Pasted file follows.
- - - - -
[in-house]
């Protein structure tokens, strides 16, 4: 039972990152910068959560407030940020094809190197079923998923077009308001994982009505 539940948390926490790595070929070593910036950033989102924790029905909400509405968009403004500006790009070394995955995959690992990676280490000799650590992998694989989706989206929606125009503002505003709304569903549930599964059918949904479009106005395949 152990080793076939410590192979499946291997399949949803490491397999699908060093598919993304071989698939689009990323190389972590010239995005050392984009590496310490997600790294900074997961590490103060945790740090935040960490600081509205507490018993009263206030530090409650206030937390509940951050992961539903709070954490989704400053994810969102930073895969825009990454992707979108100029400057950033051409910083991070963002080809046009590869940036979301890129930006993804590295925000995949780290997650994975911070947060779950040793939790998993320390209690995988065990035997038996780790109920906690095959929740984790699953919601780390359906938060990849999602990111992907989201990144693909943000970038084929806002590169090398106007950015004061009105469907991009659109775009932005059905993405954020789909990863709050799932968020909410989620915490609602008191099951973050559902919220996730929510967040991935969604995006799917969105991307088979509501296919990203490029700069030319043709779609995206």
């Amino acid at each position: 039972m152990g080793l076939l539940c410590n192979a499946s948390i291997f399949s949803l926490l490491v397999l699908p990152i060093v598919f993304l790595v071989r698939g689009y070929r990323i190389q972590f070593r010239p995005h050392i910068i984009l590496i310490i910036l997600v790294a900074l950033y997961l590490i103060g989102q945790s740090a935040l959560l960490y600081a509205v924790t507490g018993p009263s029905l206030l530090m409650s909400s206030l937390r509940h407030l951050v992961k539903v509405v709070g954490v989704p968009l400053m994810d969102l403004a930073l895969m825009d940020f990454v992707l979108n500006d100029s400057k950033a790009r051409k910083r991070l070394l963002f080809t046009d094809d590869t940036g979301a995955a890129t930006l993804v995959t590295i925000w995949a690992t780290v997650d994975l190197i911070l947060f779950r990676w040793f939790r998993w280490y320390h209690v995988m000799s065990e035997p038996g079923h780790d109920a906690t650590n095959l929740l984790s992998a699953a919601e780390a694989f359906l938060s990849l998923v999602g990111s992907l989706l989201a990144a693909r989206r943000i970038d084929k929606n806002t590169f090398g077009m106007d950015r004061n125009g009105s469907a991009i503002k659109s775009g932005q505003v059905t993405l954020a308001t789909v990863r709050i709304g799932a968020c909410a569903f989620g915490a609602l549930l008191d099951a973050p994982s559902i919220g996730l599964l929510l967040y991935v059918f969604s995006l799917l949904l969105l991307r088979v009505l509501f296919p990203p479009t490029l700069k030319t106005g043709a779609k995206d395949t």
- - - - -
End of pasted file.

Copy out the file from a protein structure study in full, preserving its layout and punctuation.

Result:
[in-house]
């Protein structure tokens, strides 16, 4: 039972990152910068959560407030940020094809190197079923998923077009308001994982009505 539940948390926490790595070929070593910036950033989102924790029905909400509405968009403004500006790009070394995955995959690992990676280490000799650590992998694989989706989206929606125009503002505003709304569903549930599964059918949904479009106005395949 152990080793076939410590192979499946291997399949949803490491397999699908060093598919993304071989698939689009990323190389972590010239995005050392984009590496310490997600790294900074997961590490103060945790740090935040960490600081509205507490018993009263206030530090409650206030937390509940951050992961539903709070954490989704400053994810969102930073895969825009990454992707979108100029400057950033051409910083991070963002080809046009590869940036979301890129930006993804590295925000995949780290997650994975911070947060779950040793939790998993320390209690995988065990035997038996780790109920906690095959929740984790699953919601780390359906938060990849999602990111992907989201990144693909943000970038084929806002590169090398106007950015004061009105469907991009659109775009932005059905993405954020789909990863709050799932968020909410989620915490609602008191099951973050559902919220996730929510967040991935969604995006799917969105991307088979509501296919990203490029700069030319043709779609995206």
């Amino acid at each position: 039972m152990g080793l076939l539940c410590n192979a499946s948390i291997f399949s949803l926490l490491v397999l699908p990152i060093v598919f993304l790595v071989r698939g689009y070929r990323i190389q972590f070593r010239p995005h050392i910068i984009l590496i310490i910036l997600v790294a900074l950033y997961l590490i103060g989102q945790s740090a935040l959560l960490y600081a509205v924790t507490g018993p009263s029905l206030l530090m409650s909400s206030l937390r509940h407030l951050v992961k539903v509405v709070g954490v989704p968009l400053m994810d969102l403004a930073l895969m825009d940020f990454v992707l979108n500006d100029s400057k950033a790009r051409k910083r991070l070394l963002f080809t046009d094809d590869t940036g979301a995955a890129t930006l993804v995959t590295i925000w995949a690992t780290v997650d994975l190197i911070l947060f779950r990676w040793f939790r998993w280490y320390h209690v995988m000799s065990e035997p038996g079923h780790d109920a906690t650590n095959l929740l984790s992998a699953a919601e780390a694989f359906l938060s990849l998923v999602g990111s992907l989706l989201a990144a693909r989206r943000i970038d084929k929606n806002t590169f090398g077009m106007d950015r004061n125009g009105s469907a991009i503002k659109s775009g932005q505003v059905t993405l954020a308001t789909v990863r709050i709304g799932a968020c909410a569903f989620g915490a609602l549930l008191d099951a973050p994982s559902i919220g996730l599964l929510l967040y991935v059918f969604s995006l799917l949904l969105l991307r088979v009505l509501f296919p990203p479009t490029l700069k030319t106005g043709a779609k995206d395949t």